The riddle that lingers over Rwandan soccer
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Last weekend, a friend posted on social media a rather thought-provoking question that ignited debate from even people who were not known to be sports enthusiasts.
The question went; “If you were put in charge of FERWAFA (Rwanda’s football governing body), what would you do to save our football?”
He dropped this question shortly after the dismal performance of Amavubi in Morocco at the ongoing African Nations Championship (CHAN), a tournament that brings together locally based players representing their respective nations.
Amavubi, which won one game, drew once and lost another, were eliminated through a stoppage time goal by Libya, in a game in which they played defensive right from kick-off to the end.
Amavubi stars quietly returned home three days after the triumphant homecoming of the cycling team that received a hero’s welcome from Libreville, Gabon where reigning Tour of Rwanda champion, Joseph Areruya, had just won the coveted elite competition, La Tropicale Amissa Bongo.
The homecoming of both teams did not go unnoticed to commentators in social media, who drew comparisons of how the sportsmen were welcomed.
One group got a reception that befitted monarch, from live coverage by local media, thousands of supporters straddling the road from the airport, a fleet of identical high-end black SUVs in which the teammates were transported, and a glamorous reception organized for them at Amahoro stadium.
On the other hand, the Amavubi quietly sneaked into the country, and they could have passed unnoticed had it not been for the curious onlookers who snapped the youngsters almost stranded, with no waiting party to welcome them, and had to make do with the airport taxi service to make it to their respective homes.
Of course the boys did their best and I do not want to be misunderstood here, but many think that little is being done to develop and get the best out of our soccer talent and I share this viewpoint.
This brings me back to the question asked by my acquaintance, to which one particular response got me thinking;
The person’s reply on what he would do to save football was thus; Invest in young talent (not only soccer)...we need a “Kimisagara youth/game centre” model in every sector instead of districts pumping taxpayers’ money in senior teams without ‘nurseries.
According to this commentator, once infrastructure and well groomed talent are in place, the clubs will come from the private sector. I could not agree more with this line of argument.
I found myself reflecting on the support from local government entities offered to teams in the top flight league, where almost all of them get support from at least one government-affiliated entity.
My random survey established that only the reigning champions Rayon Sports currently receive no financial support from a government entity but even them were just recently affiliated to Nyanza District before the latter bowed out.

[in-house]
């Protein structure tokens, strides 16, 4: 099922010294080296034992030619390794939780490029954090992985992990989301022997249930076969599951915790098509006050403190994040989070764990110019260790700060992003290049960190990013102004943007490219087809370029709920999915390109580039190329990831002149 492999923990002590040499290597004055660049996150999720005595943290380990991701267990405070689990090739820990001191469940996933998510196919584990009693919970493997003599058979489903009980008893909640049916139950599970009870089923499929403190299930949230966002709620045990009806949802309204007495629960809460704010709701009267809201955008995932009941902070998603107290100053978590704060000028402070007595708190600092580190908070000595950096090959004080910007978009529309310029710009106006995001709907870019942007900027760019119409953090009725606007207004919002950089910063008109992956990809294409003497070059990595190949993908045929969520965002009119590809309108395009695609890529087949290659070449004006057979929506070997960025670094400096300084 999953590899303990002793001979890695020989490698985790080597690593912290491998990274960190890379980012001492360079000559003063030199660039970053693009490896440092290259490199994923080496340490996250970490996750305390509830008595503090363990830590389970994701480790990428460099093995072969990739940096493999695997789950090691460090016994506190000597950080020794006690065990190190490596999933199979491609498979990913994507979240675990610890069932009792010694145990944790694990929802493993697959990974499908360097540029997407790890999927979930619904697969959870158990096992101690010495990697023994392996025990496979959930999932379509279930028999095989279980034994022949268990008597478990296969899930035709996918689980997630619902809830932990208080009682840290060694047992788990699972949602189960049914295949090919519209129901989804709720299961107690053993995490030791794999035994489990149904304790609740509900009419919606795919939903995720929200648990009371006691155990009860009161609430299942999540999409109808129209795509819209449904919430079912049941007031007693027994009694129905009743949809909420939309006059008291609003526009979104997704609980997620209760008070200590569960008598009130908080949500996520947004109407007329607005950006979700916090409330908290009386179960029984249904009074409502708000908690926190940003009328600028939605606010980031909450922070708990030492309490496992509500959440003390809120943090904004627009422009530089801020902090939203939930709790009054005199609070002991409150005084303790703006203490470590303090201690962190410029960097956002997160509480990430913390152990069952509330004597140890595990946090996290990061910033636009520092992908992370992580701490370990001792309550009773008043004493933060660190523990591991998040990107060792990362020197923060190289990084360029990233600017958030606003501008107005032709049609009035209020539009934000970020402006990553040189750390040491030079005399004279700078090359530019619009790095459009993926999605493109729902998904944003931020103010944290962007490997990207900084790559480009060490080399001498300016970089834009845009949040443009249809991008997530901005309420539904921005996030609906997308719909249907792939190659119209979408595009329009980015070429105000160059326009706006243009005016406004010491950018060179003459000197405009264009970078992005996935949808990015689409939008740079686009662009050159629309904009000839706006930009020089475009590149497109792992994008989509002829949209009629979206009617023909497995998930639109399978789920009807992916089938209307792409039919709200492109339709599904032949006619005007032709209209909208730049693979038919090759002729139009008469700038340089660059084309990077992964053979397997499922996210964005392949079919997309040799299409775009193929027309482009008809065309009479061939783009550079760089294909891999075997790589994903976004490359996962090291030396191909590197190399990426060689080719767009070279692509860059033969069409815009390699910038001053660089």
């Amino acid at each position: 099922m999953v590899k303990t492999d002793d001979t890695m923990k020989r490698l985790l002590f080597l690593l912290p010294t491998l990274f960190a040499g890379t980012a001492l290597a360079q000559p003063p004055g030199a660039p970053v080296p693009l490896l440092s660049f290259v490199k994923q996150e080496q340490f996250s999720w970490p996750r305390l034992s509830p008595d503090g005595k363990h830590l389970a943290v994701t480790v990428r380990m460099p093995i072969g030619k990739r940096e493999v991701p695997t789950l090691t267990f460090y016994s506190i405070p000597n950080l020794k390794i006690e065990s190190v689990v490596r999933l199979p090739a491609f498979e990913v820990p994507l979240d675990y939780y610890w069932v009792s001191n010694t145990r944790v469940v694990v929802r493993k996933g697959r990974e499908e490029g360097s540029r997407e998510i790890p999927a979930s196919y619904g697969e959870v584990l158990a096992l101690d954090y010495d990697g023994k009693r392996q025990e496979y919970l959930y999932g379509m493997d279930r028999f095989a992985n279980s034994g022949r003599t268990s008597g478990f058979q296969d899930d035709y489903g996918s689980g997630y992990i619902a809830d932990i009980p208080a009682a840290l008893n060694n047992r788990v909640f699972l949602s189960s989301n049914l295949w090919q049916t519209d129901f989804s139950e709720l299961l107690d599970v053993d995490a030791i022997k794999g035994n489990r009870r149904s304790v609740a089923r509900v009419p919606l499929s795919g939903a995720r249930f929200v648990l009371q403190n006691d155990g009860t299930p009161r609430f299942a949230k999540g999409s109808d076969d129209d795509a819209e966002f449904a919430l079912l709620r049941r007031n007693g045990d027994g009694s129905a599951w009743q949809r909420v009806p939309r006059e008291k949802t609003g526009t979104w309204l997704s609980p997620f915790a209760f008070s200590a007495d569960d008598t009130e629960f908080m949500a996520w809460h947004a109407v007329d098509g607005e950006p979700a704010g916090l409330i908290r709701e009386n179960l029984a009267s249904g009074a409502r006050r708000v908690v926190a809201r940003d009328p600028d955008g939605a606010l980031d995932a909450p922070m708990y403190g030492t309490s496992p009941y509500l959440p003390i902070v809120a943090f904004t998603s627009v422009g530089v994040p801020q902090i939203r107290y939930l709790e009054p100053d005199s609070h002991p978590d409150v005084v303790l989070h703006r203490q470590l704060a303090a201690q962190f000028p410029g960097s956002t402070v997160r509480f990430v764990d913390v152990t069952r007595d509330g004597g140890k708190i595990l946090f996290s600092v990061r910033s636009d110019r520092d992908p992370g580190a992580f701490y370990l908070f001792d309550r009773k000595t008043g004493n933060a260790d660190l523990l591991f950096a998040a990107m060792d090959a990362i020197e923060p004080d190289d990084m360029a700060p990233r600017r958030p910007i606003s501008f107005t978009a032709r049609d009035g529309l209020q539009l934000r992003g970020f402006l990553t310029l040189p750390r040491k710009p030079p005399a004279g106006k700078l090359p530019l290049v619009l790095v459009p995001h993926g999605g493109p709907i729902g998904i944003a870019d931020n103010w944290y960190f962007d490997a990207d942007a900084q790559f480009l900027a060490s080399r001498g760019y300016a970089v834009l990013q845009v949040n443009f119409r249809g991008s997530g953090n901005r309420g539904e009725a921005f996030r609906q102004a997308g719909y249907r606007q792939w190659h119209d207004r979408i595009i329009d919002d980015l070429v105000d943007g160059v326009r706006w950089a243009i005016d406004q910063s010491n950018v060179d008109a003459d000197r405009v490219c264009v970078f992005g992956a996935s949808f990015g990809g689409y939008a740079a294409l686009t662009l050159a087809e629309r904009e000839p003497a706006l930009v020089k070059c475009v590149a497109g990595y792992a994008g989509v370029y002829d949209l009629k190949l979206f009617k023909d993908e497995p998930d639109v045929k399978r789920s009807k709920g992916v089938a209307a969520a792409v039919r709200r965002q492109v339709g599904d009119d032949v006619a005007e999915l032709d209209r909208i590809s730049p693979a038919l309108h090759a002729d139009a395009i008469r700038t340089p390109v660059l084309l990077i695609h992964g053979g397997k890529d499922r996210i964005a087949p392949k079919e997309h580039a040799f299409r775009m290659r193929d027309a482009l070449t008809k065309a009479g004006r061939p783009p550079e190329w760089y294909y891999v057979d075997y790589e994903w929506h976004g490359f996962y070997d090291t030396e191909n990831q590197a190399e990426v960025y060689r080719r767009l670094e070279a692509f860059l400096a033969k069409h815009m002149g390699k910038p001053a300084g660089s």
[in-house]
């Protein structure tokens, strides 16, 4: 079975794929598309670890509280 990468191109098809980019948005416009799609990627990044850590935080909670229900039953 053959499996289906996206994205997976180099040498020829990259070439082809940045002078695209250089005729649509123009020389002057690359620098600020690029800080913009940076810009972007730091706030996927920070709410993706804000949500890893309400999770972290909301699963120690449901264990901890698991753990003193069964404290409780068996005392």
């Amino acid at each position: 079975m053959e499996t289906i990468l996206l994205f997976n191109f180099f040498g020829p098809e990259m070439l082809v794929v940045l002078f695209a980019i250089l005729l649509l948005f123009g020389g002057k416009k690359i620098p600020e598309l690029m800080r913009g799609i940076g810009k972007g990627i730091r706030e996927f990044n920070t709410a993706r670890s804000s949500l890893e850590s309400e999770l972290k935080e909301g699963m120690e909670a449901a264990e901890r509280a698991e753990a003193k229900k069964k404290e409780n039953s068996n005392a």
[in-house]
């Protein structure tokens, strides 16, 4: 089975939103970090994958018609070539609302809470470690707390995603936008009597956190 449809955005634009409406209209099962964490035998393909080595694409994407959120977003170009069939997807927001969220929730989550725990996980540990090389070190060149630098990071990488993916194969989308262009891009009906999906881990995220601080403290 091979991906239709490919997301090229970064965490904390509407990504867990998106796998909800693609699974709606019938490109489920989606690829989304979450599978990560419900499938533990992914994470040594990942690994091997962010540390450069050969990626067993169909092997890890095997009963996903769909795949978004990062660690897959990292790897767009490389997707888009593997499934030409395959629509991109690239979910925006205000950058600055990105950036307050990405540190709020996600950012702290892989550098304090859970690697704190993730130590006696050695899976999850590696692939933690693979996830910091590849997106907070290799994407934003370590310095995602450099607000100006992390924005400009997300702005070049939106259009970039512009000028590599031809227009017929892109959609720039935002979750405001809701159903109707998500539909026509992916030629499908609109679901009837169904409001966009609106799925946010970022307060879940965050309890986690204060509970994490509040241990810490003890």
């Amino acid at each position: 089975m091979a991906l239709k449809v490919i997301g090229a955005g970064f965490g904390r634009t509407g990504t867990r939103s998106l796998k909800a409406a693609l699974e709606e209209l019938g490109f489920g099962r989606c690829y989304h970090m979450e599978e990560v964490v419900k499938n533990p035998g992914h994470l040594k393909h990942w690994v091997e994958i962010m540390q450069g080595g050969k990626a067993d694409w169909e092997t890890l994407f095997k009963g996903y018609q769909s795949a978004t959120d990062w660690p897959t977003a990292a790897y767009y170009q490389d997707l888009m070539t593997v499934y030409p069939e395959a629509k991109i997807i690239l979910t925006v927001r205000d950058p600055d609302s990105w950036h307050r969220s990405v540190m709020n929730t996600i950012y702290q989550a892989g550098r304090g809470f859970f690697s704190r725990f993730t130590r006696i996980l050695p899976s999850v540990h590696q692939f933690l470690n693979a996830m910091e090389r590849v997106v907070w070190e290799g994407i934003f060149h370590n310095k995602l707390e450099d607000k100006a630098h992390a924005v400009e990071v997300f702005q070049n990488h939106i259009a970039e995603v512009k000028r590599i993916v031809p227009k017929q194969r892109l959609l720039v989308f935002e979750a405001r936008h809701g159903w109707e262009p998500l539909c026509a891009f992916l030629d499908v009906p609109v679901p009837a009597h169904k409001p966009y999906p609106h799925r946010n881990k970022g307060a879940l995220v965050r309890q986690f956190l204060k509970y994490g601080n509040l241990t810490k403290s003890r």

Most of the teams are affiliated to local government entities, mainly districts which forms the crux of my main argument today. Not for the support, no, but the way that support is disbursed.
First of all, this kind of support seems to be at the discretion of the mayor or the district leadership of the day, meaning that at any time, they choose when to pick a team to support and when not to.
The current practice is, if Mayor X is a soccer fanatic, he or she will just pick a team from the topflight to get district support and the day that mayor goes and the successor is not passionate about soccer, the team will most likely lose that support.
A couple of years ago, one district-backed senior league club imported a “truck-load” of Nigerian players and a coach, most of whom turned out to be sham, including the coach himself.
But this was not until a number of games into the league. As I write this, I am told the team still has two players left on it and I am told this team has been taken over by the province, having previously been tossed between two districts in this same province.
I know there have been fundraising drives by the private sector and other individuals born, living or working in these districts to support such clubs but the undeniable fact is that they draw their largest support from local government entities, especially districts.
From the above, two questions come to mind; why are such initiatives on which millions of taxpayers’ money is spent not institutionalized, rather than being at the mercy of individuals?
Two; where is accountability in all this? Is parliament involved in the appropriation of these funds? Does the auditor general deeply interrogate the value for this money?
I want to go back to the suggestion by the social media friend above; such investment should be going towards development of talent rather than wasting it on topflight clubs that end up disintegrating once the district leadership changes.
Most importantly, where is the Sports Development Policy in all this? It was not until when I was conducting research for this article that I stumbled onto this document, buried somewhere on the Sports and Culture ministry website. It was authored in 2012.
It has very impressive ambitions but I believe there are necessary steps that must be taken to implement it. In my view, that policy should be the one to determine the investments into sports – not just football – by the districts.
The writer is an editor with The New Times.